Promoting Economic Independence For African Women
Women’s Economic Empowerment
Ida Horner and Ethnic Supplies Ltd.
When you come from a third world country usually you do not realize just how high the levels of poverty are in your own country. It is only after you have travelled and seen the first world and then go back to visit your country of origin that you are shocked by the relative poverty there. This happened to a friend of mine, Ida Horner, when after living in London, she returned to her native Uganda in 2006. She then decided to quit her managerial job in London to start Ethnic Supplies Ltd, a social enterprise specialising in handicrafts and textiles from East Africa.
Ida believed in the idea that business fights poverty best and created Ethnic Supplies Ltd to support women in the East African countries of Kenya, Uganda, Tanzania and Madagascar. She believes in empowering women as an ethical means to redistribute wealth in her beloved country. She tries to help women while still maintaining their dignity. Investing in women means that a large portion of their income will be re-invested in their families and communities creating stable societies.
How Different Are African Women To You And Me?
There is no difference, we are all human beings.
The only differences come from the environment in which they have to survive. In many African countries women are still marginalized, some do not have the right to mainstream education or employment. Their roles have been clearly subordinate to those of men, despite their substantial economic and social responsibilities.
How does Ethnic Supplies help women?
Ethnic Supplies promotes economic and social development of East African women by enabling them to sell their products in a competitive market.
Who Can Take Part In The Project to Help Women in Africa?
The producers are chosen by a referral system. Most of them do not have any other source of income but the one provided by their work doing handcrafts.
All producers are women either individuals or part of local women's groups. Most women are illiterate or semiliterate. There is a group in the slums of Kampala Uganda who support women affected by HIV and AIDS, a group that otherwise would find no support.
Some of the producers are:
Lillian Cydia Kyabagi
Lillian, a 70 years old widow, is one of Ethnic Supplies weavers in Southwest Uganda. She uses the payrus on the shores of the lake to weave baskets. Before, she had no market access for her baskets. She is pleased that her baskets have found a new audience and that she is able to have an income from her weaving skills.
Jacqueline is 28 years old, married and has one child. She supplements the family income by weaving baskets and sewing children's clothes that are sold through her local co-operative in Southwest Uganda.
Margeret Wabire describes how conditions can be for some poor single women in Uganda. The World Bank is working to create more opportunities for Women
The Shop To Promote Economical Independance of African Women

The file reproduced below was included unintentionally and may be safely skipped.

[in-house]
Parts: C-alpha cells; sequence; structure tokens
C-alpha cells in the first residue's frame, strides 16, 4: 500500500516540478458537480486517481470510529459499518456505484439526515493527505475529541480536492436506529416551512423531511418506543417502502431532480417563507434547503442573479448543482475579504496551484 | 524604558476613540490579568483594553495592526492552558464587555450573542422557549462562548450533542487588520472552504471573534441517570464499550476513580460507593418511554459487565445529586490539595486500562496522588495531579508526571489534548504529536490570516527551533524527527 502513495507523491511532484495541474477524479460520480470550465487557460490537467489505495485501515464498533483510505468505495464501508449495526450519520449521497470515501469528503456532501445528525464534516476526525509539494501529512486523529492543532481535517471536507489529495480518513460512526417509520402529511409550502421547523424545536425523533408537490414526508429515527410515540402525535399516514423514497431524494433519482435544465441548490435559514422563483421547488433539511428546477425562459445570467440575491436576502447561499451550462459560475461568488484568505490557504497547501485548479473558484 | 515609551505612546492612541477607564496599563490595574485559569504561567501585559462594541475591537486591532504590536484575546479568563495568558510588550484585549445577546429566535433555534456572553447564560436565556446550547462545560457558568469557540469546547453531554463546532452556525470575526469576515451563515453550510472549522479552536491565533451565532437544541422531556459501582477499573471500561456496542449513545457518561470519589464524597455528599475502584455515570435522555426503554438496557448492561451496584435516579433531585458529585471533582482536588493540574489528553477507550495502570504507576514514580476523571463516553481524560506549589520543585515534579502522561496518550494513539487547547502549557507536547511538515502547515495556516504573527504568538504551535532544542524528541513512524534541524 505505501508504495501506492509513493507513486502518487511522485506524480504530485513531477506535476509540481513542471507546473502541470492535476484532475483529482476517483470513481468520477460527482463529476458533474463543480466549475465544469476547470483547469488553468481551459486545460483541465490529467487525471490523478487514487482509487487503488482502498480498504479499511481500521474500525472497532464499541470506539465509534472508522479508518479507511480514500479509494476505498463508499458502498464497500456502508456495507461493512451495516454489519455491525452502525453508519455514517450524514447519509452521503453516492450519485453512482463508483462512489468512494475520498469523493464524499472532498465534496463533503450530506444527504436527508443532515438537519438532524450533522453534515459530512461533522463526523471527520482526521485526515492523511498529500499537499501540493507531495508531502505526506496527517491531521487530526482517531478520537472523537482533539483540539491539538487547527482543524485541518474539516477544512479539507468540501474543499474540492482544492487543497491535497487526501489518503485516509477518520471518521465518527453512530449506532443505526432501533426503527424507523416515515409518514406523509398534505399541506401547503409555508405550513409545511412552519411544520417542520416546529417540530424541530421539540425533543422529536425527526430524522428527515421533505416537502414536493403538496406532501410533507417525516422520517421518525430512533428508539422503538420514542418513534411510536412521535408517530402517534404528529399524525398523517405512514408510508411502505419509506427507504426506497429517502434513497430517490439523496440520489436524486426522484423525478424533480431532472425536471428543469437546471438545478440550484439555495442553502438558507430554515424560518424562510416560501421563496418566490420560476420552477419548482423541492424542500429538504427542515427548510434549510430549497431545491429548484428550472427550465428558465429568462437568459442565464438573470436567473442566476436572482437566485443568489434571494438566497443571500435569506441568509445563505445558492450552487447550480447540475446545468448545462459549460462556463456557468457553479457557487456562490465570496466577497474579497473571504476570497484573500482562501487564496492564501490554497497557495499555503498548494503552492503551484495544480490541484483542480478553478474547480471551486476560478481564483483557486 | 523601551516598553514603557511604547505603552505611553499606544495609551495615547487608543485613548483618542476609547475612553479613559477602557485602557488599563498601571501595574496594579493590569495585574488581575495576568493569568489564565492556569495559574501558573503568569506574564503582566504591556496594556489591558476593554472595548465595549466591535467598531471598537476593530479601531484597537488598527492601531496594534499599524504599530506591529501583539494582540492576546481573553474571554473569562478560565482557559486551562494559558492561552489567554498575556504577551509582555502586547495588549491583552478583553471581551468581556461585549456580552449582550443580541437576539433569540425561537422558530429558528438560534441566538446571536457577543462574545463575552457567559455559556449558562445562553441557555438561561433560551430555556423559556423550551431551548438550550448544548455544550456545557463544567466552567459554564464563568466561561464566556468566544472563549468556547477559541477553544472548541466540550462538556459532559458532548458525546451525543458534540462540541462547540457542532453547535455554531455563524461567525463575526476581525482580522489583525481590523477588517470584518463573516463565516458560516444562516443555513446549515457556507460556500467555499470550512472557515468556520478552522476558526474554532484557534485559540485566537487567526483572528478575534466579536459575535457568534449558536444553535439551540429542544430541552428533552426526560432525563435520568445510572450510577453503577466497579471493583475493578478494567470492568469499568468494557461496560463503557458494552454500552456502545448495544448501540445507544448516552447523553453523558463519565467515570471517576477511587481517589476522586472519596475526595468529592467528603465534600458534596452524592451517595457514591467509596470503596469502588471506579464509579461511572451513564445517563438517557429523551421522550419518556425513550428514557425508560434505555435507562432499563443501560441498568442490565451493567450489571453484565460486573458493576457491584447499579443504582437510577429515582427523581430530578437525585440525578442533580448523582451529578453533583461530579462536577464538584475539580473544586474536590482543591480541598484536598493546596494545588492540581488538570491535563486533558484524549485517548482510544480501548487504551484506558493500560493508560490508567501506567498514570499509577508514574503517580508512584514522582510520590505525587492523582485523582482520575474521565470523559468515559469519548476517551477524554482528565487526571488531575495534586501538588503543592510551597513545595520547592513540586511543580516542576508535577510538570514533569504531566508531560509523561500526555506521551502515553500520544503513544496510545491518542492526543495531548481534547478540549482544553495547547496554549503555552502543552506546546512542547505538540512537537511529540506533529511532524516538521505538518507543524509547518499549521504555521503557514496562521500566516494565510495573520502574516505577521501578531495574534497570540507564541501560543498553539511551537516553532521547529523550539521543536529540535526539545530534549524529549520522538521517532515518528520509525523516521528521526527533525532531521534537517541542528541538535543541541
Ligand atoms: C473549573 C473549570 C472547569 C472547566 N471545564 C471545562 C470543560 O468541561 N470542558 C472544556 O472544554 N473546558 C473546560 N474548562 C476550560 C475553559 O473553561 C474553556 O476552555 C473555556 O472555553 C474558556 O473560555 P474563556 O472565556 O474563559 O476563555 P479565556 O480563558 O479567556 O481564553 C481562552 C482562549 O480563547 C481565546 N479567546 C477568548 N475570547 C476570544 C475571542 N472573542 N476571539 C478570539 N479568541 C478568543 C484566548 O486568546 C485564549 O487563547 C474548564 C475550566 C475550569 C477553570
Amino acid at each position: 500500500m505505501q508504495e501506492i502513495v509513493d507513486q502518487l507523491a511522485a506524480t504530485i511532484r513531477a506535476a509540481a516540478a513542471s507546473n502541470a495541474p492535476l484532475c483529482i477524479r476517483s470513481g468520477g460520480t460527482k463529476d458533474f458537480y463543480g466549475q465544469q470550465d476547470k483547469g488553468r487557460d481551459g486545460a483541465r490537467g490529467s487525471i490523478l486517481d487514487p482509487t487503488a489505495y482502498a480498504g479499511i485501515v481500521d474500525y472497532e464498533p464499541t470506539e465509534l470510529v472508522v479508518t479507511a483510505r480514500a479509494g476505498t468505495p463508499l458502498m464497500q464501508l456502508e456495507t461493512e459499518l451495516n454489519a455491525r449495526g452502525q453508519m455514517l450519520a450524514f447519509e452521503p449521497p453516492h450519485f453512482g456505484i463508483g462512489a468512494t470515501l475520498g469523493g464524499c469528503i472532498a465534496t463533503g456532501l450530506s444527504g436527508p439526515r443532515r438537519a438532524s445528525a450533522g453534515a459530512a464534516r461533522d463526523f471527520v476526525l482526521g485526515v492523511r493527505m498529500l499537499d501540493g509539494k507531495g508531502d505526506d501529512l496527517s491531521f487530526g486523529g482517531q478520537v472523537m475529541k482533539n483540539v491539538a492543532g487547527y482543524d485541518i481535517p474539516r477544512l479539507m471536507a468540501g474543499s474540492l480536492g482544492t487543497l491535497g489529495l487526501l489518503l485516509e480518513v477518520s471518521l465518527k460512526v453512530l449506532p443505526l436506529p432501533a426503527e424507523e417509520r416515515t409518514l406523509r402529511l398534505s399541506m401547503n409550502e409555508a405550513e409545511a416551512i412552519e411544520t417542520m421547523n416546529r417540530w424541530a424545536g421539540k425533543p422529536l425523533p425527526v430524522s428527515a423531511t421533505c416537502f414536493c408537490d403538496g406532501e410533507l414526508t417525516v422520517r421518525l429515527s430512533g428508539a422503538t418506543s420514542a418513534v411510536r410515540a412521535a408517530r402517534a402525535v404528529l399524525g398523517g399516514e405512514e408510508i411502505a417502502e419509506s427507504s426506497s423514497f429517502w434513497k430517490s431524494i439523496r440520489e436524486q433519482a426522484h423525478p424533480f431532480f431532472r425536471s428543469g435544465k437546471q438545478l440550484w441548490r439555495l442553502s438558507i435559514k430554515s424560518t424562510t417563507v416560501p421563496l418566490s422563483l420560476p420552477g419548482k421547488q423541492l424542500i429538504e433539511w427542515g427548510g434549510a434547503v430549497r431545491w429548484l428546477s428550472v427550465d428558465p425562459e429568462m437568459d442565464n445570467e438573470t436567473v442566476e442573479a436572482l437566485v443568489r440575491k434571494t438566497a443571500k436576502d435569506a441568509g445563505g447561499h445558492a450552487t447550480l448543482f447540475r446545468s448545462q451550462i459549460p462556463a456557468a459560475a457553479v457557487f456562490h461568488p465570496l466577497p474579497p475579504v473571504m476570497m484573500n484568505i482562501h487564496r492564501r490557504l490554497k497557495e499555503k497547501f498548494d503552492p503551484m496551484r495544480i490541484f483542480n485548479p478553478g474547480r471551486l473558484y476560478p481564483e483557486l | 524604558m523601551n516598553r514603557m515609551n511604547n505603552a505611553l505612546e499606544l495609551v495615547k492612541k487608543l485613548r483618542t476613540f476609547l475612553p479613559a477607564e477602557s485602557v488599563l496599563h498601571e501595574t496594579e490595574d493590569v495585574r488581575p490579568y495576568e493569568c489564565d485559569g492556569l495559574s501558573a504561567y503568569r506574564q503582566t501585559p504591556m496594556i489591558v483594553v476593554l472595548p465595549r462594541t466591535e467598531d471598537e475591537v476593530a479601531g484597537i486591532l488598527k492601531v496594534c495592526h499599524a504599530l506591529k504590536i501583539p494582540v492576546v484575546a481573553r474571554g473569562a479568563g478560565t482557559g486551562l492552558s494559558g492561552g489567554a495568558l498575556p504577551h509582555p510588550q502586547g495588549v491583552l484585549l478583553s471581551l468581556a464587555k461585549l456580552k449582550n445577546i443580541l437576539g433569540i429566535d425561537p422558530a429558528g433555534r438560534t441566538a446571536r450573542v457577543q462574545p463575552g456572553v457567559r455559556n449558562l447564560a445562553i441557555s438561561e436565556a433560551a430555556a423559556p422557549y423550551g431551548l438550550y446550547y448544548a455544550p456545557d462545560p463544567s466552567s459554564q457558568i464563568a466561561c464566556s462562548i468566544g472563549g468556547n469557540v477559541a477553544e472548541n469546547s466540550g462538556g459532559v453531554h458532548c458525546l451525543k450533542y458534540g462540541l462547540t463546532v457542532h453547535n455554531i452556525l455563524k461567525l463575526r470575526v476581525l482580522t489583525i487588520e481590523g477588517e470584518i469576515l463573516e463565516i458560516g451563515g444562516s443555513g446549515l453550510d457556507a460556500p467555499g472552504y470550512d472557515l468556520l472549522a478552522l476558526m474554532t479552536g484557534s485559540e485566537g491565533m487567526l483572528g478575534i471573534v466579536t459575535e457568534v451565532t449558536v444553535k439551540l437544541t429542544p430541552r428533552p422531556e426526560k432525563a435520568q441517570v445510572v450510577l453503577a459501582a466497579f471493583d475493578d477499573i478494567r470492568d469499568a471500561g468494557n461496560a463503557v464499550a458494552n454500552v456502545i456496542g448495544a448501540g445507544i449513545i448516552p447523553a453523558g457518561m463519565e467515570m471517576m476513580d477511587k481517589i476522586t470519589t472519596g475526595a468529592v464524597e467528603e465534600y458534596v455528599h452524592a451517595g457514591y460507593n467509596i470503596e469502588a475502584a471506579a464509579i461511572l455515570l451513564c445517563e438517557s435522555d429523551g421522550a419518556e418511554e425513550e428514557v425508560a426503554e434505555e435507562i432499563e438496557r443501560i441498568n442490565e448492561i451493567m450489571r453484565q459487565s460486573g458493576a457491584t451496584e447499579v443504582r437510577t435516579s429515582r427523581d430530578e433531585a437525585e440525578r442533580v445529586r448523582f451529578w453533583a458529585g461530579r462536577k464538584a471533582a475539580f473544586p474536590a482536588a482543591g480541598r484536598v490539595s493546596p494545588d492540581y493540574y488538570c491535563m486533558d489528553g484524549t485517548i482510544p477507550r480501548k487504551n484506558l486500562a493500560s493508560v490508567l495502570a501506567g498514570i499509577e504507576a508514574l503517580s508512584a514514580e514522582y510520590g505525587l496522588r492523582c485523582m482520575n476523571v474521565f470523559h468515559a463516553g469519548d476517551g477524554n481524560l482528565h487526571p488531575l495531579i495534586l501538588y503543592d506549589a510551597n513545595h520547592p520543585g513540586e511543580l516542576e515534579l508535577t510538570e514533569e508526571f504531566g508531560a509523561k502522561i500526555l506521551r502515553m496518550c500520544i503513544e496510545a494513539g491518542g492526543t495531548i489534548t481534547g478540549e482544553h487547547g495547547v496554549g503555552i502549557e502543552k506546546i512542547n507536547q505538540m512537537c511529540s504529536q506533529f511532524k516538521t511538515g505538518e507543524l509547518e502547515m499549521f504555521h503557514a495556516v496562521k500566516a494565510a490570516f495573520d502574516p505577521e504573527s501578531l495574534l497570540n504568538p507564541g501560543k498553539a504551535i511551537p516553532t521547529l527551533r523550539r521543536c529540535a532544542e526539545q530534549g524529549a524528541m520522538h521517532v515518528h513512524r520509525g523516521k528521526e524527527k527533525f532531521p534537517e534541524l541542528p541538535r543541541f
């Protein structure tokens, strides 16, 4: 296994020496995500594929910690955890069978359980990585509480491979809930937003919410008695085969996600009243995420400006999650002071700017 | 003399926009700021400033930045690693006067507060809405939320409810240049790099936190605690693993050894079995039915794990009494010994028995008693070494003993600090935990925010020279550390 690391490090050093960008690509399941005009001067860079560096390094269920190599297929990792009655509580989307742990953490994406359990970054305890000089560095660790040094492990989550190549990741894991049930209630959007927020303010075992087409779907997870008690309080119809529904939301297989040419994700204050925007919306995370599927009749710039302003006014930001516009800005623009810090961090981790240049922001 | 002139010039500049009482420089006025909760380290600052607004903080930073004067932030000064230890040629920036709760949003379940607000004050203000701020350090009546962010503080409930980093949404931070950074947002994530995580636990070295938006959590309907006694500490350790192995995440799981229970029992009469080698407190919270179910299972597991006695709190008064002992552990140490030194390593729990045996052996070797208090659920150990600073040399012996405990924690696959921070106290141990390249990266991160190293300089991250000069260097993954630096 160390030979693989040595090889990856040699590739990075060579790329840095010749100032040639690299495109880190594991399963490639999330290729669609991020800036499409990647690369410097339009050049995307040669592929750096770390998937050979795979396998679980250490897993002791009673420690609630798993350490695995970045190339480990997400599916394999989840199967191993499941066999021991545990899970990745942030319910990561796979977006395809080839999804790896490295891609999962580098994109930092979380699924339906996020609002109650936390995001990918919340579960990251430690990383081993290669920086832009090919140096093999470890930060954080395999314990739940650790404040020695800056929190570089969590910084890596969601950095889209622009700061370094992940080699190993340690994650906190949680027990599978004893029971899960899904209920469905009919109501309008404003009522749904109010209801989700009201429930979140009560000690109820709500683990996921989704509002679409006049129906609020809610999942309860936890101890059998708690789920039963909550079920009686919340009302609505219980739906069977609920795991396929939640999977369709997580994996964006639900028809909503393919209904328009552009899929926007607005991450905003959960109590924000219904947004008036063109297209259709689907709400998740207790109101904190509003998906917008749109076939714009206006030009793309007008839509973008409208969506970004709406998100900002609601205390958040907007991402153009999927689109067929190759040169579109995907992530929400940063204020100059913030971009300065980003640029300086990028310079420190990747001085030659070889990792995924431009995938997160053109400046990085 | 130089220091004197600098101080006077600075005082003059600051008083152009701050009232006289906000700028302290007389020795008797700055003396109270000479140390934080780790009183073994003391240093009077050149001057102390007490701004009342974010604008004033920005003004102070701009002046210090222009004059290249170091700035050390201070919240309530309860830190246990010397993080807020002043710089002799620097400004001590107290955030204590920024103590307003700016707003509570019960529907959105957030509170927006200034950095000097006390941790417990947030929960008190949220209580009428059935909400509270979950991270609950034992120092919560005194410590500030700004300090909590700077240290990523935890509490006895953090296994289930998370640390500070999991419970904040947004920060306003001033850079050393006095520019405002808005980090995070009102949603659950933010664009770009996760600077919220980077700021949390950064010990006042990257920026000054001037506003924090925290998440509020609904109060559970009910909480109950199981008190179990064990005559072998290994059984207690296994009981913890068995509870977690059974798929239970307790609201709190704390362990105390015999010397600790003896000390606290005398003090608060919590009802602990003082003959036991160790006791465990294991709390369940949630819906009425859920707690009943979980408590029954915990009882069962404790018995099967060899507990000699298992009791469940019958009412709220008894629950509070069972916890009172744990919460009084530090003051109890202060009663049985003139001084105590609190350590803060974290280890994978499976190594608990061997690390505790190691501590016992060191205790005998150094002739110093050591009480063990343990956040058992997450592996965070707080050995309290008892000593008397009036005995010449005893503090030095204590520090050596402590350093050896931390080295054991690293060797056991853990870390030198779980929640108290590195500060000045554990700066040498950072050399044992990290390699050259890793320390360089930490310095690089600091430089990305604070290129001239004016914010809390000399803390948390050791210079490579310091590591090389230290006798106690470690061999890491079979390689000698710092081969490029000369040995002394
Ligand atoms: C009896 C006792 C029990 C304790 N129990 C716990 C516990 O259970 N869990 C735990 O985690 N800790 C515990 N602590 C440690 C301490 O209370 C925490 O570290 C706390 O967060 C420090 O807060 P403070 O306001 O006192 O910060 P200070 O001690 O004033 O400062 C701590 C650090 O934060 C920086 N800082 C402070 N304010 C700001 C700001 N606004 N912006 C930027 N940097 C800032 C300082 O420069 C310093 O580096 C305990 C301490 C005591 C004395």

The Online Shop TO Promote Economic Independance Of African Women
The products: The raw materials for the products made are often hand harvested and cut, sewn, knit and beaded by the female producers. Colouring is also done naturally with plants and roots.
Remenber that all articles are handmade by resourceful women who are proudly trying to work their way out of poverty and provide an education for their children.
Some of the products are:
* Baskets- Typically produced from Water Hyacinth, Banana trees, Palm leaves, Raffia, Papyrus, hide and Sisal
* Handbags- Produced from similar materials to those used in basket production as well as Raw Silk and cotton
* Scarves - made from fine cotton from Tanzania and Raw and fine silk from Madagascar
* Place Mats- Made from Raffia, Cotton and Palm leaves
* Beads- Made by Uganda women using colour magazine paper.
Costume Jewellery- is produced from cow horns, semi precious stones of Madagascar, Wood, Coconut shells and seeds from plants
As well as the online shop the other way of distributing products is through home parties. If you would like to find out more about being a party host please contact Ethnic Supplies.
17 October 2008 / 17 October 2008
Hilton Hotel Cobham Gala dinner and Auction brought to you by Ethnic Supplies Ltd in association Uganda Lodge An enlightening evening dedicated to issues faced by the women of Ruhanga village a remote rural village in South West Uganda
Further details http://www.lethemhelpthemselves.com
contact: Ann McCarthy t: 01932562757 e: firstname.lastname@example.org
Buutiti Beaders: Making beads out of paper
- The Campaign for Female Education (Camfed)
Camfed is dedicated to fighting poverty and HIV/AIDS in rural Africa by educating girls and investing in their economic independence and leadership once they complete school.
Where is Uganda?
Some facts about Uganda
Getting There By plane: Entebbe International Airport, is 40km from the capital Kampala. By Road: Uganda can be reached overland from Kenya, Rwanda and Tanzania.
Language:Educated Ugandans are generally fluent in English, which is the official language. There are also more than 30 dialects spoken.
Health: A certificate of yellow fever vaccination is required. All visitors should take malaria prophylactic drugs.
What to do in Uganda: Uganda's star attraction is the endangered mountain gorilla. There are fewer than 700 gorillas surviving between Bwindi National Park and the Virunga Mountains.